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Auxin controls circadian flower opening and closure in the waterlily

Ke, Meiyu, Gao, Zhen, Chen, Jianqing, Qiu, Yuting, Zhang, Liangsheng, Chen, Xu
BMC plant biology 2018 v.18 no.1 pp. 143
Angiospermae, auxins, cell walls, circadian clocks, corolla, flowering, genes, homeostasis, models, phenotype, photoperiod, plant hormones, pollination, shrinkage, temperature, water lilies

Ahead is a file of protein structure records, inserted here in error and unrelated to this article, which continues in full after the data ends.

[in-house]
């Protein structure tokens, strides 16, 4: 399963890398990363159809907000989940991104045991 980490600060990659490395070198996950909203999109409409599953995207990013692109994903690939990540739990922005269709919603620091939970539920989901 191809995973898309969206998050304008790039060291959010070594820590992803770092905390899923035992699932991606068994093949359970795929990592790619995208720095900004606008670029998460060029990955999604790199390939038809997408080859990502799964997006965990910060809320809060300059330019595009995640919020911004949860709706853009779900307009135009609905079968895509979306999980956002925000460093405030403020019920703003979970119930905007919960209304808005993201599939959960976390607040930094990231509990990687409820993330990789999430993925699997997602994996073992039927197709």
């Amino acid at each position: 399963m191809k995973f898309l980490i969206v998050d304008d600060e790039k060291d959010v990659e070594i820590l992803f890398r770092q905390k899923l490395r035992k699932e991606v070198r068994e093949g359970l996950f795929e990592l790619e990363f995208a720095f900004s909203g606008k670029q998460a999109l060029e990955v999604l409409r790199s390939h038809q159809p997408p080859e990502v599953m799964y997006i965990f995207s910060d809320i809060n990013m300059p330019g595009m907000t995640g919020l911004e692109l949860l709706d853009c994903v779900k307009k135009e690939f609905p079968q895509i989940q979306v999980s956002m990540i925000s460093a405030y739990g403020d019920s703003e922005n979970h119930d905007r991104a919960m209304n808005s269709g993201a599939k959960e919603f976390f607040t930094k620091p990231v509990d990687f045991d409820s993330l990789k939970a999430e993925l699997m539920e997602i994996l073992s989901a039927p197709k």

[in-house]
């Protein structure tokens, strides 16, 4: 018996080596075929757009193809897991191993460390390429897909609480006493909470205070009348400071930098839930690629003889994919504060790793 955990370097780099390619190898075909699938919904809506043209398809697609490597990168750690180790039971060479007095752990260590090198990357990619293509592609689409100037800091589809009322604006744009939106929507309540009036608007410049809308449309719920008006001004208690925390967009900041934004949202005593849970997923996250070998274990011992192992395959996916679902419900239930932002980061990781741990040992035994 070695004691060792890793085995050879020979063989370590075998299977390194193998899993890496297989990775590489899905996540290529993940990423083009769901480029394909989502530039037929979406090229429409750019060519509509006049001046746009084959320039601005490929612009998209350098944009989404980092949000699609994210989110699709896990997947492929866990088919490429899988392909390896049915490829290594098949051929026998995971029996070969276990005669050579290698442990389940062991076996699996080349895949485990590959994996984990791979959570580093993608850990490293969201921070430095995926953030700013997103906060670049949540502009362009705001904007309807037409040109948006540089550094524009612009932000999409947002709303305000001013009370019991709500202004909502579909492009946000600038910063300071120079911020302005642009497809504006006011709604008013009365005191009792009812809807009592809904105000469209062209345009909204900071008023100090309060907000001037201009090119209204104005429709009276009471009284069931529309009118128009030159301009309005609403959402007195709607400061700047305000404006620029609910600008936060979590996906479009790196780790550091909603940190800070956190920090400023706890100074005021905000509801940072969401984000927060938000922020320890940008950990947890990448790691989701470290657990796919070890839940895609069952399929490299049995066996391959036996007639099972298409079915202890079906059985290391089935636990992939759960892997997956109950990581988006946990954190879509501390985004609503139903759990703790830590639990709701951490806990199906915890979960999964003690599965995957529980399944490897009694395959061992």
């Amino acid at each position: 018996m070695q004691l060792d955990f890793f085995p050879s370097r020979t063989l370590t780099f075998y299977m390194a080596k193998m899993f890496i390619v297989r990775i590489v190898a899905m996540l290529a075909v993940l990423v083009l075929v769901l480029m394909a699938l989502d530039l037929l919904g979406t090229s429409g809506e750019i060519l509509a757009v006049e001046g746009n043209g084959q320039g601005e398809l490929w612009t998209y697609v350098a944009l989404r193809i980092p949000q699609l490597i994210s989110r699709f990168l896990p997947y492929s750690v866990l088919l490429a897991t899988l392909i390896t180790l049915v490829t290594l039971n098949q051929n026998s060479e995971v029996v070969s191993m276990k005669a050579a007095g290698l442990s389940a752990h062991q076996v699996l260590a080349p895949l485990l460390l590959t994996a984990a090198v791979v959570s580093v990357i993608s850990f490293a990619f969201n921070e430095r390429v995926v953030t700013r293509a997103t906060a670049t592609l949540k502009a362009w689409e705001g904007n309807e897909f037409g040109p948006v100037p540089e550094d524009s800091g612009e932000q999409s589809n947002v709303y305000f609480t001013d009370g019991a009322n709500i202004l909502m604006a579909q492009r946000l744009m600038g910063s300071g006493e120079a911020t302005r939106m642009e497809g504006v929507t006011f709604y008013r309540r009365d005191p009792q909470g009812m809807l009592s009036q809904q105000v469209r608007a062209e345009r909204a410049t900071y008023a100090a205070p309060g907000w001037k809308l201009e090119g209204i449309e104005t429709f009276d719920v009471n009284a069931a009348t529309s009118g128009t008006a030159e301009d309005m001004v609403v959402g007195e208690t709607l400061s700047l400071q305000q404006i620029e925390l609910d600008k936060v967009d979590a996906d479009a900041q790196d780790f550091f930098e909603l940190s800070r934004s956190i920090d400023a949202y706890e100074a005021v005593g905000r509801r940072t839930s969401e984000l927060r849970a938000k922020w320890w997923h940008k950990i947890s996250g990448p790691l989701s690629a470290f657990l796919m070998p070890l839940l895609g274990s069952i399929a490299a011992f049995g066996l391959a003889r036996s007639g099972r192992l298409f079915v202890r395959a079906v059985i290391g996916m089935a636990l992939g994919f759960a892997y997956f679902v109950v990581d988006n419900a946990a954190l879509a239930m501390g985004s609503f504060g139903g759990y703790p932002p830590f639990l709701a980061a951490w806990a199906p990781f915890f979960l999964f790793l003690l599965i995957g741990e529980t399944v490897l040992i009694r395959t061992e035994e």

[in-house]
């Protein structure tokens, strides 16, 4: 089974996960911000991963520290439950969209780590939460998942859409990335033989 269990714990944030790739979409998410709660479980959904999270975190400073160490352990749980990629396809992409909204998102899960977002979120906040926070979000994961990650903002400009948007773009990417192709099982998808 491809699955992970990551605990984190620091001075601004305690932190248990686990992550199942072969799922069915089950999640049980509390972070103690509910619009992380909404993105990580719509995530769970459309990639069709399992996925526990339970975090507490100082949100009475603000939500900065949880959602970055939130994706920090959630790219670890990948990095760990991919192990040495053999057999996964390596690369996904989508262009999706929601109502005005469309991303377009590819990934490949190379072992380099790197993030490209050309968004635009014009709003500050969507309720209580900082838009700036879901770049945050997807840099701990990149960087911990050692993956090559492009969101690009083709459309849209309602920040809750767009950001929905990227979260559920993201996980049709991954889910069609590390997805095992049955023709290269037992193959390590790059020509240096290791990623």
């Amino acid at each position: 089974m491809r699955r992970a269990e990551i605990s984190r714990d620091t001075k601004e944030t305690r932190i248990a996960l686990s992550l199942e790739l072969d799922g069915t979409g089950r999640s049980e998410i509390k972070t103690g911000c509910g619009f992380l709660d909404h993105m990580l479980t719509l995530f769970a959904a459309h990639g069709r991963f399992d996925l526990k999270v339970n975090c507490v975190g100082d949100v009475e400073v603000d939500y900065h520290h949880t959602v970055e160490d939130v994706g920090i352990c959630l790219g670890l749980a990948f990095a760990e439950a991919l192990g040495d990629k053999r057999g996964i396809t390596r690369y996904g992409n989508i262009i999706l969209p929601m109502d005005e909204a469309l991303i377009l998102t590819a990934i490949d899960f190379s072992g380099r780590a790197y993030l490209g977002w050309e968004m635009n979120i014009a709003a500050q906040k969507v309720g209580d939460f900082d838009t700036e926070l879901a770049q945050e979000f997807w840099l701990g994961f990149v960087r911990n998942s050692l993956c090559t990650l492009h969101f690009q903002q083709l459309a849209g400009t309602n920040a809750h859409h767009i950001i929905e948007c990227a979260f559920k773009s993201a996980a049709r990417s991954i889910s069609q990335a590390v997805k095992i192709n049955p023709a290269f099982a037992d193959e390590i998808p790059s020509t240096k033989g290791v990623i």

BACKGROUND: Flowers open at sunrise and close at sunset, establishing a circadian floral movement rhythm to facilitate pollination as part of reproduction. By the coordination of endogenous factors and environmental stimuli, such as circadian clock, photoperiod, light and temperature, an appropriate floral movement rhythm has been established; however, the underlying mechanisms remain unclear. RESULTS: In our study, we use waterlily as a model which represents an early-diverging grade of flowering plants, and we aim to reveal the general mechanism of flower actions. We found that the intermediate segment of petal cells of waterlily are highly flexible, followed by a circadian cell expansion upon photoperiod stimuli. Auxin causes constitutively flower opening while auxin inhibitor suppresses opening event. Subsequent transcriptome profiles generated from waterlily’s intermediate segment of petals at different day-time points showed that auxin is a crucial phytohormone required for floral movement rhythm via the coordination of YUCCA-controlled auxin synthesis, GH3-mediated auxin homeostasis, PIN and ABCB-dependent auxin efflux as well as TIR/AFB-AUX/IAA- and SAUR-triggered auxin signaling. Genes involved in cell wall organization were downstream of auxin events, resulting in the output phenotypes of rapid cell expansion during flower opening and cell shrinkage at flower closure stage. CONCLUSIONS: Collectively, our data demonstrate a central regulatory role of auxin in floral movement rhythm and provide a global understanding of flower action in waterlily, which could be a conserved feature of angiosperms.